Adjusting to Life in Guyana
In moving to a radically different environment, adjusting to a new culture is no small hurdle. Such an experience, as our volunteer Jose explains, is unforgettable. Learn all about Jose’s WorldTeach experience and his adjustment to life in Guyana below.
After a long day of flying, we finally arrived in Georgetown under the cover of night. Once our bags were collected, we loaded them onto a cargo truck, and loaded ourselves into the minibuses that would take us to Cyril Potter College of Education (CPCE), our home sweet home for the next two and a half weeks. It was while looking outside the window while on this long trek from the airport that reality finally set in. Observing the driving on the opposite side of the road, rum shops after rum shops, and what seemed like all of Guyana at the National Stadium, sparked my curiosity. I couldn’t wait to settle in and eventually roam around all that was foreign to me.
Awaking the next morning from a bed new to me, surrounded by the safety of a mosquito net, with the 5:30 am sunshine beaming through the window, was oddly comforting. I took my time to feel out my new personal space and made small efforts to make the bare-bones accommodations as much of a home as possible. While unpacking my toiletries, a towel, and some clothes to change into after a shower, I enjoyed the cool ocean breeze pouring in through the window slits, reminding me that the Atlantic Coast was located a short two block distance away. In fact, after a morning introduction session by our Field Director, Lorine, all 15 of us WorldTeach volunteers made our way out to the seawall where we sat in disbelief of the life and loved ones we left behind. While this was indeed a somber moment for me, being surrounded by 14 other people who were undergoing similar thoughts of what was left, brought about an unspoken bond that served to initiate the new friendships and deep connections we were soon to discover. That evening, while “lyming” on that same seawall bordering the brown Atlantic waters of Guyana, we popped open a few bottles of Banks and rejoiced in the communal excitement of the unique opportunity we have been given.
The next few days were filled with interesting training sessions on a variety of topics. Our group was introduced to Kitty, a security professional in Guyana who has been working with NGO groups such as WorldTeach and the Peace Corps for over 20 years. Kitty informed us of certain security hazards to look out for while roaming the streets of Georgetown and when at our sites during the school year. The sessions culminated in introducing all of us to many of the markets located in downtown Georgetown. Here we roamed the streets and small shops looking for the best deals on fruits, school supplies, cell phones, and anything else we needed in preparation for our year. The first few interactions I had in the market were interesting. Many times I noticed that the accents of certain merchants were hard to understand, which made the price negotiation process all the more difficult. After a few successful exchanges, the markets quickly became my favorite environment in all of Georgetown. In these markets you saw it all, Afro-Guyanese, Indo-Guyanese, and other foreigners interacting, each bringing their own little bit of culture, language and customs to the table. After exchanging currency, and making a few small purchases, a few of us made our way to a Digicel store to purchase cell phones in order to reconnect with many of our loved ones back home. While I enjoyed my short break from all technology, having a phone to call my girlfriend and my parents back in the states is an absolute necessity. Even though I have yet to feel the effects of home sickness, I know that once away from all of my WorldTeach friends, and the fun of experiencing the nightlife of the city, those ever so often calls home are going to get my through the rollercoaster of emotions I am sure to face in the weeks and months to come.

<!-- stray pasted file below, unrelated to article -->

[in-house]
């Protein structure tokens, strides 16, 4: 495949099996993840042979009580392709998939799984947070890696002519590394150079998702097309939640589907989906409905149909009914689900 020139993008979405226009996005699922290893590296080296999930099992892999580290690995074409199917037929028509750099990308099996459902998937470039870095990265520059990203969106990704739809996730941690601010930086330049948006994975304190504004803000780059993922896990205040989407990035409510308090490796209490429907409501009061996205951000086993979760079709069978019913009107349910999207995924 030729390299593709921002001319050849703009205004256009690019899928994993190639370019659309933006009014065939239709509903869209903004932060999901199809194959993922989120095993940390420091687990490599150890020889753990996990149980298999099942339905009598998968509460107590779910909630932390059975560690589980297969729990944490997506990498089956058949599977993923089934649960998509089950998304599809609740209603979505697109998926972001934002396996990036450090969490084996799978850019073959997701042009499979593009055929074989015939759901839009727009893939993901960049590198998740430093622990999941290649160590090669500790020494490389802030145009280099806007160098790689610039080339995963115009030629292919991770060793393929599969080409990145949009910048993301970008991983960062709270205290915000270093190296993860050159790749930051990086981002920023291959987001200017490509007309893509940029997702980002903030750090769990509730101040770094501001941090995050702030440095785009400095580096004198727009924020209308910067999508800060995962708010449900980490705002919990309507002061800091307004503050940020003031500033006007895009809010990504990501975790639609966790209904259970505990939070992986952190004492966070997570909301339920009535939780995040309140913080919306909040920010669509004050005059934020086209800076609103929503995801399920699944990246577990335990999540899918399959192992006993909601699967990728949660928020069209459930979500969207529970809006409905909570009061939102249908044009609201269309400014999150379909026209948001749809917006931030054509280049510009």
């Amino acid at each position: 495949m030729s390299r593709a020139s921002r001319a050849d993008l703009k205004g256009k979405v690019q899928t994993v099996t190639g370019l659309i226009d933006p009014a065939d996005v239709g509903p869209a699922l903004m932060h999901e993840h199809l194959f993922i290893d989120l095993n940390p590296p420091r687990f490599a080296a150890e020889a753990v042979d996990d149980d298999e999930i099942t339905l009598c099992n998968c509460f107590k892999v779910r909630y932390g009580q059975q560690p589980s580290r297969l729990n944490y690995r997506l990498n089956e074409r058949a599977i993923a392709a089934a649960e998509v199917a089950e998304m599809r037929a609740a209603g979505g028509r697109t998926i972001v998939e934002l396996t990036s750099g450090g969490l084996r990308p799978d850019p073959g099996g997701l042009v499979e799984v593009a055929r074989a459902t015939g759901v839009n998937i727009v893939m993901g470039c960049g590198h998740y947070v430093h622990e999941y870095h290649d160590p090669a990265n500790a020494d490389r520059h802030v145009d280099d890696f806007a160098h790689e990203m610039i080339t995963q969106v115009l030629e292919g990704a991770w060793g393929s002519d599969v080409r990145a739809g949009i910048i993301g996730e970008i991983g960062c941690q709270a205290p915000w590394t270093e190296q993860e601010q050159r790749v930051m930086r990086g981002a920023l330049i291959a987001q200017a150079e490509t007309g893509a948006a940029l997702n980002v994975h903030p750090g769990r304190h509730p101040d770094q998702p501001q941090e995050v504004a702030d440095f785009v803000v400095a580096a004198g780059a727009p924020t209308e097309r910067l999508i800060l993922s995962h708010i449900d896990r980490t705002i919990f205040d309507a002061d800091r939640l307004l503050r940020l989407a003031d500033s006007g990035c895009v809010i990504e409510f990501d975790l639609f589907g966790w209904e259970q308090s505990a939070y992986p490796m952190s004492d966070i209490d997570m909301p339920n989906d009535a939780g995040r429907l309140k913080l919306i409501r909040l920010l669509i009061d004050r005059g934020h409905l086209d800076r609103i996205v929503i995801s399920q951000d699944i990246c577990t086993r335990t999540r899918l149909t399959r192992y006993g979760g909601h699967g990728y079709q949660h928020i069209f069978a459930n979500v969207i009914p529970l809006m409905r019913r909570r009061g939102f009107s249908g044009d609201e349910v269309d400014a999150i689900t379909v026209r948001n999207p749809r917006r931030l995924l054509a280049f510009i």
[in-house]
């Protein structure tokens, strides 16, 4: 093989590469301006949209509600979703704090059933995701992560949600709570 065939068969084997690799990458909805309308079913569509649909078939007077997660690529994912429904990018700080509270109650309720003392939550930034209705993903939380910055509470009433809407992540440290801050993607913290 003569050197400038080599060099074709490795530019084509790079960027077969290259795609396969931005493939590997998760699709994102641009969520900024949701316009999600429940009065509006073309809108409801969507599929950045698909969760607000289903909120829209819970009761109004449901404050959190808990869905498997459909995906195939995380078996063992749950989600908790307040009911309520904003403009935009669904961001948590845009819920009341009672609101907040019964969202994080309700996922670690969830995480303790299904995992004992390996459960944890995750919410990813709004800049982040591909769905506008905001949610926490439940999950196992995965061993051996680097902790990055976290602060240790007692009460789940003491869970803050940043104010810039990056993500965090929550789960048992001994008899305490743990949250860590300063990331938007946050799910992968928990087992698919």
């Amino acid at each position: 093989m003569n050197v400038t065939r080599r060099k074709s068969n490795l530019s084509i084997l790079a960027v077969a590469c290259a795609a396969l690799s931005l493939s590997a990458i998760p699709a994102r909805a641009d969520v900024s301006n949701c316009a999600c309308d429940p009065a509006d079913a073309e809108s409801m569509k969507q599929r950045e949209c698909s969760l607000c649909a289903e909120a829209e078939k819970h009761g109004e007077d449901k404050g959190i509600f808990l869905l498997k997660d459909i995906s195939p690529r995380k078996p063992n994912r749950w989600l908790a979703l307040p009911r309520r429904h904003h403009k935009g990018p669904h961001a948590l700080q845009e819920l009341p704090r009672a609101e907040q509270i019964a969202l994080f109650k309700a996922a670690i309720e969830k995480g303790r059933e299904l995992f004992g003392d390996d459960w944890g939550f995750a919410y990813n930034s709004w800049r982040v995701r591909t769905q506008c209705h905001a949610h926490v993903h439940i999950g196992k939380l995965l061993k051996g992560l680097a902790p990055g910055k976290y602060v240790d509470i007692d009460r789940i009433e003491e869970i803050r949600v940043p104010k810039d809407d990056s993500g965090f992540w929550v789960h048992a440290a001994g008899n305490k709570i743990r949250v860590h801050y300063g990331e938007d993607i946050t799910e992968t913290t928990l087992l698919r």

Over these last two weeks, I have had the great fortune of making a tight knit group of friends. Through our efforts to bond over Karaoke, Catch Phrase, and frosty beverages we have given each other much to laugh about. This kind of support network that we were able to form in such a short period of time, I believe has much to do with our common struggle of learning how to make due in a place we know very little about. I hope that when we part ways and head to our site placements we continue to further develop our friendships and rely on one another when things become difficult and we start to deal with the deeper levels of assimilation into Guyanese culture.
While I have thoroughly enjoyed my stay in Georgetown, I am just about ready to move on out to New Amsterdam. Mahindra, my site partner, and I can’t wait to have a place to call a home and settle in once and for all. With the school year starting in about a week, I am looking forward to meeting my students for the very first time, and put a start to the reason that brought all of us here… to teach the youth of Guyana and to make a positive impact on the communities we will soon become a part of.